Quick and Easy Way to Help Dogs to Take Their Pills

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How to Get a Dog to Take a Pill

Learn how to get a dog to take a pill! Unfortunately, we all get sick, even our pets. This quick and easy method works for both solid and liquid medication.

It’s not often that I have to give my dog a pill, but when I do, it’s a fight to the death! I end up with scrapes and drool on me with the pill batted halfway across the room rather than in their tummy. So I came up with this quick and easy way to administer medication that works for solid pills or liquid medications.

How to Get a Dog to Take a Pill

This is a very simple and effective way to help you and your dog.

The Recipe

  • 2 Tablespoons peanut butter
  • 2 tablespoons chicken broth
  • and 2 tablespoons flour

Mix all the ingredients together to form a dough. Roll out on a floured board and cut into small rectangles. Roll into a tube and pinch the bottom closed. This will form a vessel with an open end. Store in an airtight container and use within a few weeks. You can also store these in the refrigerator for a few weeks.

Using Your Dog Pill Tubes

To use your tubes, place a pill on the inside, pinch the top closed, and feed to your dog. To use for liquid medications follow the same procedure but keep upright the entire time before pinching the top closed. If administering a large dose it may be helpful to split the dosage into two parts.

Crunchy or Smooth Peanut Butter?

This is entirely up to you, and your dog, of course. Try a few to see what they think. Be sure that your peanut butter is natural and contains no added sweeteners. While honey is fine, some peanut butter brands contain xylitol which can be toxic to dogs.[1] I prefer to make my own by grinding peanuts in a food processor.

Other Butters for Your Dog Pill Tubes?

Can you substitute other types of nut butter? Yes, but remember that some dogs have problems digesting almonds, so be aware of what your dog can eat. Also, remember that all types of nut butter are heavy in fat. Although they are good fats, they can still cause weight gain in dogs.

Chicken Broth Substitutes?

If you prefer not to use chicken broth, you can substitute most milk alternatives or even water. Again, be aware of what your dog can and cannot eat. A small amount of soy or almond milk should be fine.

Flour Substitutes?

Most flours are ok for dogs in this small amount. I prefer whole wheat flour but have used other flours in the past. One time I was able to find pumpkin powder. My dog Misty loved it! Try different things to be sure of what your dog likes. And when using things like coconut flour that are super absorbent be aware that they may require more liquid.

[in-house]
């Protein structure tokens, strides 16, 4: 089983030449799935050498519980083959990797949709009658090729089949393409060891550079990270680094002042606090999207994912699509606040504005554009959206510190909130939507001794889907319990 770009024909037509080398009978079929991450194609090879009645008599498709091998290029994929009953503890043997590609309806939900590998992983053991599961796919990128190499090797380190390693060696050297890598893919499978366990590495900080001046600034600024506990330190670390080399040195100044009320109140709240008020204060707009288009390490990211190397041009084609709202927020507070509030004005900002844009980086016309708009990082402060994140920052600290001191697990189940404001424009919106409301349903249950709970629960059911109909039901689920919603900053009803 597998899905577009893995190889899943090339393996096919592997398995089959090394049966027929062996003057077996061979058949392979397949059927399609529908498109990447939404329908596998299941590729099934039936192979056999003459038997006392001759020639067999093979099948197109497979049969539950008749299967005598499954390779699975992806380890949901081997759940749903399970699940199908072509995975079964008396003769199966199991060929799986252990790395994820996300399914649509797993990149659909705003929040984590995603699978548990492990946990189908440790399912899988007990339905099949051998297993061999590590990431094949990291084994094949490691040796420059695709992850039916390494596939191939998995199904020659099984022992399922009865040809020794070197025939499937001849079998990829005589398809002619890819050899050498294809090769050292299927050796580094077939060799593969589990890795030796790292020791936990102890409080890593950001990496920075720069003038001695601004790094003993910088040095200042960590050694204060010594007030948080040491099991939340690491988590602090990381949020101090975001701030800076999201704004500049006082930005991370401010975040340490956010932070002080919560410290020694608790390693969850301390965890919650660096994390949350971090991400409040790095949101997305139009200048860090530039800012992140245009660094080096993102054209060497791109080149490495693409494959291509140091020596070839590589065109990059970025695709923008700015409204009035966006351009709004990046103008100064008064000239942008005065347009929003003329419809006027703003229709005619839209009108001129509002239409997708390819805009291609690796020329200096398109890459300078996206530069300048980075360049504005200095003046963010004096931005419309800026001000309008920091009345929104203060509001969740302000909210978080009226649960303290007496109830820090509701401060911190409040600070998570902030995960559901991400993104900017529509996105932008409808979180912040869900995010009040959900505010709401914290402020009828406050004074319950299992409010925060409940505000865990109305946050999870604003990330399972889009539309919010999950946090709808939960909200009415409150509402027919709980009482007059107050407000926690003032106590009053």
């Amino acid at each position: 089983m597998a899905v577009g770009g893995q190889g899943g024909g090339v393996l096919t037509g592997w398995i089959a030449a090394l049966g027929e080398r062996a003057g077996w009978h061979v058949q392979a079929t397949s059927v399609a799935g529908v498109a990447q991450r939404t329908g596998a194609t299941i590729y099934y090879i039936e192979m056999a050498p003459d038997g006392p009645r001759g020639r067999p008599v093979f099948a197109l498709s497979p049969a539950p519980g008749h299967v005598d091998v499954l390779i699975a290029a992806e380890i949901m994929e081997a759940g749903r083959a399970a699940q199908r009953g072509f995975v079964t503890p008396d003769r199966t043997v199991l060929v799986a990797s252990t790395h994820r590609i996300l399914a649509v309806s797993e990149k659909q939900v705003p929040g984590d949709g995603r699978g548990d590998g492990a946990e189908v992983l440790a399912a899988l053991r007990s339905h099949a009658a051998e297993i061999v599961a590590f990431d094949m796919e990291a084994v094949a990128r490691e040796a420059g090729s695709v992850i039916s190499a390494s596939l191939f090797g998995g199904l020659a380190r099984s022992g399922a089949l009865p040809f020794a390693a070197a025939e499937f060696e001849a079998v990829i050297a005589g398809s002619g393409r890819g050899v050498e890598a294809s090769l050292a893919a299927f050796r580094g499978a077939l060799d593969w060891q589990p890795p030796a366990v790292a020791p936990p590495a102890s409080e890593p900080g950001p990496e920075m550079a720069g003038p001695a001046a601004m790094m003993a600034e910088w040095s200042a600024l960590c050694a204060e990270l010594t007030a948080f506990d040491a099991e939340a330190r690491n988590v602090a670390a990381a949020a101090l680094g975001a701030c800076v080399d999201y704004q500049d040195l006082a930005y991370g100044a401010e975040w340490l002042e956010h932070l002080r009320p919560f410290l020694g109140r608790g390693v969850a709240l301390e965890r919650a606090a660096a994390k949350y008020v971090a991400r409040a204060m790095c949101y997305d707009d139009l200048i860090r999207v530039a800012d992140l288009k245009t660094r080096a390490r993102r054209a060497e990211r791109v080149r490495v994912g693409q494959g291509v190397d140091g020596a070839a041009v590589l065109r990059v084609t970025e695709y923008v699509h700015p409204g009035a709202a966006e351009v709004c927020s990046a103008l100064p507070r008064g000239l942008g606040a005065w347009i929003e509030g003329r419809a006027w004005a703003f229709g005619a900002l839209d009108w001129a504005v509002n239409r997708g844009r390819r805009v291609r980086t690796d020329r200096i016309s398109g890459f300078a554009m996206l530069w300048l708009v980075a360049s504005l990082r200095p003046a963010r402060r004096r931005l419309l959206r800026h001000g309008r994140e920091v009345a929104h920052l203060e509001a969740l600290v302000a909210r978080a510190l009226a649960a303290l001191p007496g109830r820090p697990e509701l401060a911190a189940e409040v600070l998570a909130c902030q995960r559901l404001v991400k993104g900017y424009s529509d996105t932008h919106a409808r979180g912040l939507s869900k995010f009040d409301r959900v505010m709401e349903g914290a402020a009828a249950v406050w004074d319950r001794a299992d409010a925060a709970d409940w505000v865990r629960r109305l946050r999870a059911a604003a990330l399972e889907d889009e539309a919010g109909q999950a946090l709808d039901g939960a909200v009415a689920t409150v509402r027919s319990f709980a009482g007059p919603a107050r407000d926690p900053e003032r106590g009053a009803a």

More Tips for Getting Dogs to Take Pills

  1. Using crunchy peanut butter helps disguise the crunchiness of the pill.
  2. Make sure not to roll the dough to thin otherwise the dog may become privy to your trick!
  3. Try giving a few of the treats to the dog without a pill first so they can get a liking for them.

Have you tried our homemade dog shampoo?

Have you tried a sneaky way to give your dog their medications? Let us know!

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Sources

  1. Ahna Brutlag. Xylitol Toxicity in Dogs. 2015.
Debra Maslowski

About Debra Maslowski

Debra is a master gardener, a certified herbalist, a natural living instructor and more. She taught Matt and Betsy how to make soap so they decided to bring her on as a staff writer! Debra recently started an organic herb farm in the mountains of Western North Carolina. You can even purchase her handmade products on Amazon! Connect with Debra Maslowski on G+.

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Comments

  1. Becky says

    I have five dachshunds who are so eager to grab and swallow whatever I’m offering, before the others can get to it, I’ve discovered the easiest way in the world to get them to take pills.

    I wrap the pill in a small piece of cheese, meat, or whatever so it’s completely hidden. I then take a second small piece of the wrapping-material in hand….

    The technique is simple – hold the wrapped pill in front of the target dog’s mouth and as soon as s/he has it in the mouth, present the second piece to the same dog. S/he is so busy trying to keep the others from getting it, the pill is swallowed and forgotten – and nobody takes the time to chew such a tiny morsel!

    If the dog is REALLY sick and not feeling like eating, the process becomes a bit more difficult – the competition needs to be excluded, and the pill winds up being stuffed down the throat, which is then stroked until the dog swallows. But if the dog’s appetite is anything like ‘normal,’ the above method works quite well.

  2. Martin says

    Some years ago when visiting England we discovered plain cheese in a tube (Primula I think the brand is called). Tastes disgusting (my opinion) but our two dogs love it. The cry of ‘mediciiiine’ and opening the fridge door to get the cheese tube out brings them running. The cheese is gooey enough (!) you can embed a tablet in it and bingo, two (maximum) slurps and medicine in dog. Kept in the fridge it will last for ages. We buy in bulk when in the UK and freeze the tubes.

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